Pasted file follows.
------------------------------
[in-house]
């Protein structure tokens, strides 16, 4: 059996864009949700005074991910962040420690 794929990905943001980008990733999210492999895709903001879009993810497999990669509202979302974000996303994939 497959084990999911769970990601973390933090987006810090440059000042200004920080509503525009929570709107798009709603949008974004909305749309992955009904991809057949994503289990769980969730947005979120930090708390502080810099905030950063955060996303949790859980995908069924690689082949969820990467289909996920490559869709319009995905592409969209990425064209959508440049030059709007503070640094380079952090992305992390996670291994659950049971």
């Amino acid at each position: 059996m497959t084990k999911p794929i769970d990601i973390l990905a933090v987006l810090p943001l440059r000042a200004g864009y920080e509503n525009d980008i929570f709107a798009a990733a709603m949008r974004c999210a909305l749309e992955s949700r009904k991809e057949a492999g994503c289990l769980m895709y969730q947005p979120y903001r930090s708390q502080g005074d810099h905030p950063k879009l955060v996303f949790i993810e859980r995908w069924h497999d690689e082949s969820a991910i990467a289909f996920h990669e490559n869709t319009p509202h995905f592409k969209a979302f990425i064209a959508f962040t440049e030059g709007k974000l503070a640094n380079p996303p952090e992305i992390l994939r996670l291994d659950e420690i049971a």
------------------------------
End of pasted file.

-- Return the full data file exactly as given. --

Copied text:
[in-house]
């Protein structure tokens, strides 16, 4: 059996864009949700005074991910962040420690 794929990905943001980008990733999210492999895709903001879009993810497999990669509202979302974000996303994939 497959084990999911769970990601973390933090987006810090440059000042200004920080509503525009929570709107798009709603949008974004909305749309992955009904991809057949994503289990769980969730947005979120930090708390502080810099905030950063955060996303949790859980995908069924690689082949969820990467289909996920490559869709319009995905592409969209990425064209959508440049030059709007503070640094380079952090992305992390996670291994659950049971």
């Amino acid at each position: 059996m497959t084990k999911p794929i769970d990601i973390l990905a933090v987006l810090p943001l440059r000042a200004g864009y920080e509503n525009d980008i929570f709107a798009a990733a709603m949008r974004c999210a909305l749309e992955s949700r009904k991809e057949a492999g994503c289990l769980m895709y969730q947005p979120y903001r930090s708390q502080g005074d810099h905030p950063k879009l955060v996303f949790i993810e859980r995908w069924h497999d690689e082949s969820a991910i990467a289909f996920h990669e490559n869709t319009p509202h995905f592409k969209a979302f990425i064209a959508f962040t440049e030059g709007k974000l503070a640094n380079p996303p952090e992305i992390l994939r996670l291994d659950e420690i049971a």